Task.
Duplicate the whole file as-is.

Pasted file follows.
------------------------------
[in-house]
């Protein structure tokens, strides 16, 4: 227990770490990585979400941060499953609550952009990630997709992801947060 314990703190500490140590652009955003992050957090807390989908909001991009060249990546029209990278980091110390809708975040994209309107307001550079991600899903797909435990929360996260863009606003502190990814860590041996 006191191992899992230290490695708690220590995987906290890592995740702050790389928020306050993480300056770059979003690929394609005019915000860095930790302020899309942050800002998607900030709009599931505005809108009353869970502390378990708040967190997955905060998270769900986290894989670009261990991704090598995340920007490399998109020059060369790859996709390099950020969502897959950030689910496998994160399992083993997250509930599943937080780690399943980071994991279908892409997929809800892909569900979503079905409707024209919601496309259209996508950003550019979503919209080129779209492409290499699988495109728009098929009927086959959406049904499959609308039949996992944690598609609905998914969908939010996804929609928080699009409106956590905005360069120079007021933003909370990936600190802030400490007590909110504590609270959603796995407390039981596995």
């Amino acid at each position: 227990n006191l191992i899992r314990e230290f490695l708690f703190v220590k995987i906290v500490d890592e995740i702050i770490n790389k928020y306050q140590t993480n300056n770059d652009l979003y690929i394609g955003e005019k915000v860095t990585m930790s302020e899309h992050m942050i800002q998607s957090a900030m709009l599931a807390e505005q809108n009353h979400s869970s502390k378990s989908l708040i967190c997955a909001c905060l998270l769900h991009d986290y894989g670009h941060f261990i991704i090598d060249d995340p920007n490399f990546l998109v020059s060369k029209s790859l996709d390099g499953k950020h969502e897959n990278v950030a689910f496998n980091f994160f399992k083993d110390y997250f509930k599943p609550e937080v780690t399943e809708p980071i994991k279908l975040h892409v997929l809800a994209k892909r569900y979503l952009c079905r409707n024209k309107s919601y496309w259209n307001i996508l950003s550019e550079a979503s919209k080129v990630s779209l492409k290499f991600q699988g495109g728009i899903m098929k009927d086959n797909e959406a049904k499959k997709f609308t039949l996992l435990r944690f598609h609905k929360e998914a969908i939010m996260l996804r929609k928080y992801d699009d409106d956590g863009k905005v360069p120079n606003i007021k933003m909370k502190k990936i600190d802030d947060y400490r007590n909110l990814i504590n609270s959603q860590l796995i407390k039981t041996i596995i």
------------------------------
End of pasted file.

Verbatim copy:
[in-house]
């Protein structure tokens, strides 16, 4: 227990770490990585979400941060499953609550952009990630997709992801947060 314990703190500490140590652009955003992050957090807390989908909001991009060249990546029209990278980091110390809708975040994209309107307001550079991600899903797909435990929360996260863009606003502190990814860590041996 006191191992899992230290490695708690220590995987906290890592995740702050790389928020306050993480300056770059979003690929394609005019915000860095930790302020899309942050800002998607900030709009599931505005809108009353869970502390378990708040967190997955905060998270769900986290894989670009261990991704090598995340920007490399998109020059060369790859996709390099950020969502897959950030689910496998994160399992083993997250509930599943937080780690399943980071994991279908892409997929809800892909569900979503079905409707024209919601496309259209996508950003550019979503919209080129779209492409290499699988495109728009098929009927086959959406049904499959609308039949996992944690598609609905998914969908939010996804929609928080699009409106956590905005360069120079007021933003909370990936600190802030400490007590909110504590609270959603796995407390039981596995």
């Amino acid at each position: 227990n006191l191992i899992r314990e230290f490695l708690f703190v220590k995987i906290v500490d890592e995740i702050i770490n790389k928020y306050q140590t993480n300056n770059d652009l979003y690929i394609g955003e005019k915000v860095t990585m930790s302020e899309h992050m942050i800002q998607s957090a900030m709009l599931a807390e505005q809108n009353h979400s869970s502390k378990s989908l708040i967190c997955a909001c905060l998270l769900h991009d986290y894989g670009h941060f261990i991704i090598d060249d995340p920007n490399f990546l998109v020059s060369k029209s790859l996709d390099g499953k950020h969502e897959n990278v950030a689910f496998n980091f994160f399992k083993d110390y997250f509930k599943p609550e937080v780690t399943e809708p980071i994991k279908l975040h892409v997929l809800a994209k892909r569900y979503l952009c079905r409707n024209k309107s919601y496309w259209n307001i996508l950003s550019e550079a979503s919209k080129v990630s779209l492409k290499f991600q699988g495109g728009i899903m098929k009927d086959n797909e959406a049904k499959k997709f609308t039949l996992l435990r944690f598609h609905k929360e998914a969908i939010m996260l996804r929609k928080y992801d699009d409106d956590g863009k905005v360069p120079n606003i007021k933003m909370k502190k990936i600190d802030d947060y400490r007590n909110l990814i504590n609270s959603q860590l796995i407390k039981t041996i596995i």